Dreaming of an LA commute without cars

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Greater Los Angeles Freeway System Map by Peter Dunn

Commuting in Los Angeles can be a nightmare with or without cars. With a car, you are stuck in traffic. Without a car, you are stuck at home. People are constantly talking about an imaginary L.A. without traffic, smog, or cars.

Boston-based designer Peter Dunn recently re-imagined the city’s trademark freeway system as a subway system. He made a new map using the familiar design of subway maps. He color-coded 31 freeways, 75 interchanges, and more than 850 exits on one poster. “Dunn launched a Kickstarter in late June to collect pre-orders for a first print run. A month later, with 404 individual backers and around 500 orders, Dunn has raised nearly six times his initial goal of $2,000,” said the Atlantic Cities.

Greater Los Angeles Freeway System Map by Peter Dunn

In reality, lawmakers and city planners are trying to make L.A. more commutable. The Exposition Transit Corridor, Phase 2, the extension of of the current Expo Line between downtown Culver City and downtown Santa Monica, will make a long-time transportation dream come true. The $1.5 billion extension will be completed in 2015, though that could slide into 2016. “The 6.6 mile second phase will connect Santa Monica by rail to Downtown LA, Pasadena, San Fernando Valley, South Bay, Long Beach and dozens of points in between. With seven new stations serving diverse LA neighborhoods such as Century City, West Los Angeles, and Santa Monica, the Metro Rail system will expand to 87 stations and over 93 miles of rail to destinations across L.A. County,” according to the Metro homepage.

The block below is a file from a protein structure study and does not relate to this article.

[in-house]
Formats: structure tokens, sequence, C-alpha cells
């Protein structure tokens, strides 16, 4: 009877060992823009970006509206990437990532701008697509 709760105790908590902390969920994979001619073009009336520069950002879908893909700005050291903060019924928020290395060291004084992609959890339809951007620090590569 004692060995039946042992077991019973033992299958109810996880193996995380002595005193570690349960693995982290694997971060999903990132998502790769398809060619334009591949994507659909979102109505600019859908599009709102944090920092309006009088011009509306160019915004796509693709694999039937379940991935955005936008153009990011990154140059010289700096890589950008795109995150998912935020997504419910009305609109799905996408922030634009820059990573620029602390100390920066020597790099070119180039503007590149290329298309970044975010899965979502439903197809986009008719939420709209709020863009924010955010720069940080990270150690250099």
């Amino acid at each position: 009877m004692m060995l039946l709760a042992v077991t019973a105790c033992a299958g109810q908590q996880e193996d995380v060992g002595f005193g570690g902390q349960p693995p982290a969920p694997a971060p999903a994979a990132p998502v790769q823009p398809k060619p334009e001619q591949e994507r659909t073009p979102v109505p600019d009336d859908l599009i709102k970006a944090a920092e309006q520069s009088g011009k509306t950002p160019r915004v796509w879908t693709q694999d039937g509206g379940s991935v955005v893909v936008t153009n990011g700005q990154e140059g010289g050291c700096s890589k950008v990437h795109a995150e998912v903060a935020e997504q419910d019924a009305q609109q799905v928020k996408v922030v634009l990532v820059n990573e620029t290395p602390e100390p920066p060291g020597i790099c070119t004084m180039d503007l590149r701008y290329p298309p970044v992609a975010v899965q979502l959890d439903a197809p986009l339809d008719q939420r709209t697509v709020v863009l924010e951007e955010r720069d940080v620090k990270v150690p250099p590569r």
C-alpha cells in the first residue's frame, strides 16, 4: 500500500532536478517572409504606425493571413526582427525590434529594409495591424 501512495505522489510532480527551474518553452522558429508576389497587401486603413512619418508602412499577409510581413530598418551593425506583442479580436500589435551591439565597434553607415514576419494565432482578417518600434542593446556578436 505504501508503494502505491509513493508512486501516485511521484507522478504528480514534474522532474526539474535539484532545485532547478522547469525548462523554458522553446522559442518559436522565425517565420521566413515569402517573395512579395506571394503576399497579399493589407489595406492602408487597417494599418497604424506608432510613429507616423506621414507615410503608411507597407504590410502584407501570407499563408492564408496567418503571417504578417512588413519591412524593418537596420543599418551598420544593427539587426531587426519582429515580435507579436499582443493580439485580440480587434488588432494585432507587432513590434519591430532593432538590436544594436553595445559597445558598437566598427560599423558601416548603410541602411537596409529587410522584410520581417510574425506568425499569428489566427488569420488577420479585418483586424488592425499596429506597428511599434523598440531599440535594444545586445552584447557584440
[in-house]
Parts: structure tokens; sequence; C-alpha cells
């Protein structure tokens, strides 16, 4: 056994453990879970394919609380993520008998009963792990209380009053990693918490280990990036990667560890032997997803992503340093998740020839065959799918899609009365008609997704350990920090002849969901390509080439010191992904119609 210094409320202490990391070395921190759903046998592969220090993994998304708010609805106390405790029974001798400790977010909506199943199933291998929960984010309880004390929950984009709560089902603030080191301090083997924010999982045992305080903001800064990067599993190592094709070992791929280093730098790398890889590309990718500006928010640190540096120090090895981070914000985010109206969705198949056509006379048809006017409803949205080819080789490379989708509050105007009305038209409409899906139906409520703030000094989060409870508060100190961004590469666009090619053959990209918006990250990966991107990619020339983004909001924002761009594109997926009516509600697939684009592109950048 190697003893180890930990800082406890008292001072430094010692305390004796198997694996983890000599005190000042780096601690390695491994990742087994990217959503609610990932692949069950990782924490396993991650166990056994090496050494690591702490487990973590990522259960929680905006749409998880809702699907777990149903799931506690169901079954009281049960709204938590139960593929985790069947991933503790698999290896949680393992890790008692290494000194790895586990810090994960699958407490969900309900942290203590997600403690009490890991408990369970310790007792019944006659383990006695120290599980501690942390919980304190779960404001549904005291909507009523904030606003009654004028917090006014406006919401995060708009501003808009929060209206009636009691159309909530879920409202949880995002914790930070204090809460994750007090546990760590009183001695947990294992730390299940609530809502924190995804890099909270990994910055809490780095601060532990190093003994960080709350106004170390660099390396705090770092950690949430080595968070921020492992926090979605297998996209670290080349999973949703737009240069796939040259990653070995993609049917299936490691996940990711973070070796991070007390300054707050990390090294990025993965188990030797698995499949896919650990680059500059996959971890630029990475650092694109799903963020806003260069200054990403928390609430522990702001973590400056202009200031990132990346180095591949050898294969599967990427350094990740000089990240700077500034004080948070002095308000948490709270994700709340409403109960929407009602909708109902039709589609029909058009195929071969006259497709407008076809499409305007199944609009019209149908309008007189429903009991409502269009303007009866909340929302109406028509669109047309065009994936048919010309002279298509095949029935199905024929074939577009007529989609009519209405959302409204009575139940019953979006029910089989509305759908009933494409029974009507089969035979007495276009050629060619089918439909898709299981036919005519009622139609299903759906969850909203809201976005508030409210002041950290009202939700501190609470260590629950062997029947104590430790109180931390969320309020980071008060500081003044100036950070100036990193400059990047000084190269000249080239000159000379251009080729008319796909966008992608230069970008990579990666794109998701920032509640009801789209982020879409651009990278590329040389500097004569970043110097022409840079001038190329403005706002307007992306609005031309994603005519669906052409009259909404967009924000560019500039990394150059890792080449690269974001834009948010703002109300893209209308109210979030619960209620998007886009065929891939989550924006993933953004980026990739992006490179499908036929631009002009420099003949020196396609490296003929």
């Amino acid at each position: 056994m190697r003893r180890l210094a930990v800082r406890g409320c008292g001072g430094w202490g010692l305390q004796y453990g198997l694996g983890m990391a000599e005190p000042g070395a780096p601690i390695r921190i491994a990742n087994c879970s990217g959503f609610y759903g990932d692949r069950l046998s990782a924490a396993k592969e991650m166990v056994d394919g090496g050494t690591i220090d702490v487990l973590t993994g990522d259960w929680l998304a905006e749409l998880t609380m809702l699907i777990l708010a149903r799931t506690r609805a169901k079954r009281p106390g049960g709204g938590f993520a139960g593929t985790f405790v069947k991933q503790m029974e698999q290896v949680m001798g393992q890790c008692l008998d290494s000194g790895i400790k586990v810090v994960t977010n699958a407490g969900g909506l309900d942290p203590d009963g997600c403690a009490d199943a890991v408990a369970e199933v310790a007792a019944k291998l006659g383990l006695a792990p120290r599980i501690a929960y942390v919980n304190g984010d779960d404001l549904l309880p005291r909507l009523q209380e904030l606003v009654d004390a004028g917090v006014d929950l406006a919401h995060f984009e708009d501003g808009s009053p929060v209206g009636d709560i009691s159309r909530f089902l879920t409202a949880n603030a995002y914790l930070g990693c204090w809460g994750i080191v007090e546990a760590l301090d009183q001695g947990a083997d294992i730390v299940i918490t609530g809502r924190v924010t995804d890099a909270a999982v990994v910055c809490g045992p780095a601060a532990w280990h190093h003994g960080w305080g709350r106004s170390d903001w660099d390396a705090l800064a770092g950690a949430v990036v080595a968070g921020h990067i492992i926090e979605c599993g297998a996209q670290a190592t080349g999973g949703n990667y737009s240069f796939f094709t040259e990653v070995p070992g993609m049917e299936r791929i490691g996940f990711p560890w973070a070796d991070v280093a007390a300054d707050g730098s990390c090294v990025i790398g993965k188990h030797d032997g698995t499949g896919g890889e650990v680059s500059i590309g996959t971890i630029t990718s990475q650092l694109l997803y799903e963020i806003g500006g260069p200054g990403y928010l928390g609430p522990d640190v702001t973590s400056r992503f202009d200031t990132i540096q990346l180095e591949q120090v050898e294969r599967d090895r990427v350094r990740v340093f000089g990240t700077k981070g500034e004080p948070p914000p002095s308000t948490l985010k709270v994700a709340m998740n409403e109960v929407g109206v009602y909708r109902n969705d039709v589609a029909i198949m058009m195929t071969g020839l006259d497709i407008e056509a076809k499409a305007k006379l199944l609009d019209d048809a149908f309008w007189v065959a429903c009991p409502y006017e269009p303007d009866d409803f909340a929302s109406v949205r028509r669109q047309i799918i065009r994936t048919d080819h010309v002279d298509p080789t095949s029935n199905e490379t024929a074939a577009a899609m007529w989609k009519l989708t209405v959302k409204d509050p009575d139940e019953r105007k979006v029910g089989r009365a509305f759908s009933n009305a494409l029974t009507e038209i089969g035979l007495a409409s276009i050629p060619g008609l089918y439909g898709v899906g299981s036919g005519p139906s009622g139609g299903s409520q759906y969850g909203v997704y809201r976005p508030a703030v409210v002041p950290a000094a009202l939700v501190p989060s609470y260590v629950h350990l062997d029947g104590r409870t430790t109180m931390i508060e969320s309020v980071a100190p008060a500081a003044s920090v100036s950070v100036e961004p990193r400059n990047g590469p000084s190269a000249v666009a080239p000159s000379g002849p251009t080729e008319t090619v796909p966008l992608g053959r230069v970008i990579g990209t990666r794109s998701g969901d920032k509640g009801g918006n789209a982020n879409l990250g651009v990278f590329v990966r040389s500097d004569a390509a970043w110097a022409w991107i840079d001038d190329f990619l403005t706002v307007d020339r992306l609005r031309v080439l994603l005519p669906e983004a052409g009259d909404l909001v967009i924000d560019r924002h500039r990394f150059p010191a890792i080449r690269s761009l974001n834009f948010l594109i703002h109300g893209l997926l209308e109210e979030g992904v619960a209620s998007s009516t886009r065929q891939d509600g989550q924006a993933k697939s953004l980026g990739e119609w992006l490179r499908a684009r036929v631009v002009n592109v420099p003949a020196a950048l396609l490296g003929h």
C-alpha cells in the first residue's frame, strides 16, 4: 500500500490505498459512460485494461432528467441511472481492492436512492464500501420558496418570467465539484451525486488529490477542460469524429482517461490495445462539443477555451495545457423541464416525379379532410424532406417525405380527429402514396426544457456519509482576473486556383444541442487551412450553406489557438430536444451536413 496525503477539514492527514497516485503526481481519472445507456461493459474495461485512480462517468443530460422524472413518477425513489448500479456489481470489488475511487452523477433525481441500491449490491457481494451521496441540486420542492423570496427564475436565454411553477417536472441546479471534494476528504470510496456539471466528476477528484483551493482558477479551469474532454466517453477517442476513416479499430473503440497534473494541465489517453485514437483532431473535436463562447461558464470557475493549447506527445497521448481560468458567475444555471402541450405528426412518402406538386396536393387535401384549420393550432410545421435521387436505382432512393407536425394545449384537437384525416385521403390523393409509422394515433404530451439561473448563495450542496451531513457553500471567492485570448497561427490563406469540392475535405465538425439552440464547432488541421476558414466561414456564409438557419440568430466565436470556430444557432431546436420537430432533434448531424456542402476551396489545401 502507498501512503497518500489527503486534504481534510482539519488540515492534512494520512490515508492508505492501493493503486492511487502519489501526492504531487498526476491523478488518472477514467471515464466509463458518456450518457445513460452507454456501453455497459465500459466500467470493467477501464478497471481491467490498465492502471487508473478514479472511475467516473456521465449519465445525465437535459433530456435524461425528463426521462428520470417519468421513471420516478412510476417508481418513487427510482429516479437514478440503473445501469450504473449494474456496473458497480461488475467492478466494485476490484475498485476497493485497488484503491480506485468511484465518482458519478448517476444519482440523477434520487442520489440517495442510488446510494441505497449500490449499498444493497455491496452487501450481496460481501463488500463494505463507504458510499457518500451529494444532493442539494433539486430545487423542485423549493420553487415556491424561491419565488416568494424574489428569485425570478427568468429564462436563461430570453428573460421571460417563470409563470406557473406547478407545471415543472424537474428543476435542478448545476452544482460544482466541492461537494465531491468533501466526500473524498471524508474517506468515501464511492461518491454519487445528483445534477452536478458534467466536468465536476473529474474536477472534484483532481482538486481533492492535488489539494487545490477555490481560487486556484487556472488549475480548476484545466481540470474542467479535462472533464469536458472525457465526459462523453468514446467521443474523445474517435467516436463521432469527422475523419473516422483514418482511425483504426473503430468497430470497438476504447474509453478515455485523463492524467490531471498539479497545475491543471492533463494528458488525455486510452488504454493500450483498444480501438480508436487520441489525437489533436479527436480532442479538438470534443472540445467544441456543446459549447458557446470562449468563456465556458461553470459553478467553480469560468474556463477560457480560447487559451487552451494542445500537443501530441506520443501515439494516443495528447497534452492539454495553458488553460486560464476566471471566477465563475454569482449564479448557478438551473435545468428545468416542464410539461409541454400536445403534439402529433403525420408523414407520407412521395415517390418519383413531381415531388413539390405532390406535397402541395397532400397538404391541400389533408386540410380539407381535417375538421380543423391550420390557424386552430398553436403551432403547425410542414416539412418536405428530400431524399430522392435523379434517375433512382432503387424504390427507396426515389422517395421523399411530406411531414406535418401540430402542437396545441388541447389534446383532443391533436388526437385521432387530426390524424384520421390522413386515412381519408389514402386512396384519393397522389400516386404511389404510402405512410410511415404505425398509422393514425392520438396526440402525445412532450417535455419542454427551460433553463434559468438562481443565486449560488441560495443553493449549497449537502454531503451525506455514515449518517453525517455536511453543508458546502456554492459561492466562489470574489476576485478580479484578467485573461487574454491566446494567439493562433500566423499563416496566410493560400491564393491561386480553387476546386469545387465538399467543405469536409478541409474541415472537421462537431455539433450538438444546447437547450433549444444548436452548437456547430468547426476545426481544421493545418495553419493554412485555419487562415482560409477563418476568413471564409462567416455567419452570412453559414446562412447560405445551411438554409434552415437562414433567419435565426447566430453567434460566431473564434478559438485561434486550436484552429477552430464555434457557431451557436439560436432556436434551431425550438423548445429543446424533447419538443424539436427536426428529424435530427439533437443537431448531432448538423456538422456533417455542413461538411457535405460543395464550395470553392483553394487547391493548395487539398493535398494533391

The completed Expo Line map
The completed Expo Line map

On the other hand, few people know that the city once had one of the largest trolley networks in the nation in the early 20th century —  and abandoned it. During the height of the automobile boom, the city changed course and ripped up the tracks in order to build a sprawling network of freeways. The 1925 plan showed that the city had cut a number of trolley tunnels through large hills and connected them to a large terminal in downtown L.A., according to Wired. “L.A.’s current subway system began operating in the 1990s, and it follows many of these same routes.”

Happy travels!